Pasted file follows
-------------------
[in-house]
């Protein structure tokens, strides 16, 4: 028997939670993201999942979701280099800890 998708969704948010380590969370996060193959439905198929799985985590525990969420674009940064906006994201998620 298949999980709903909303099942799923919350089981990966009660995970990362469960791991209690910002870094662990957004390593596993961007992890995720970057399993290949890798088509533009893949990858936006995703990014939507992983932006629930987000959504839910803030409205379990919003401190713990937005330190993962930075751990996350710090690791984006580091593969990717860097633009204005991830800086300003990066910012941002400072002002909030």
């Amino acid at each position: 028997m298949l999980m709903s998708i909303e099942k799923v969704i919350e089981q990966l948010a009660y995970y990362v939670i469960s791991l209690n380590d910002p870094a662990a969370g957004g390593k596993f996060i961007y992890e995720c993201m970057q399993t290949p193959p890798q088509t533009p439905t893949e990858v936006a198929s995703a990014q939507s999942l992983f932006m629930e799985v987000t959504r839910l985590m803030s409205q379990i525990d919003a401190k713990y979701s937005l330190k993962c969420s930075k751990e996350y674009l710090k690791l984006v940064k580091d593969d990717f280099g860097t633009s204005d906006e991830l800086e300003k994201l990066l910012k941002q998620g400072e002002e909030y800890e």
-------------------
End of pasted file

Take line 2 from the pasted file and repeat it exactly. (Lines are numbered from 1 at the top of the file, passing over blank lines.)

């Protein structure tokens, strides 16, 4: 028997939670993201999942979701280099800890 998708969704948010380590969370996060193959439905198929799985985590525990969420674009940064906006994201998620 298949999980709903909303099942799923919350089981990966009660995970990362469960791991209690910002870094662990957004390593596993961007992890995720970057399993290949890798088509533009893949990858936006995703990014939507992983932006629930987000959504839910803030409205379990919003401190713990937005330190993962930075751990996350710090690791984006580091593969990717860097633009204005991830800086300003990066910012941002400072002002909030």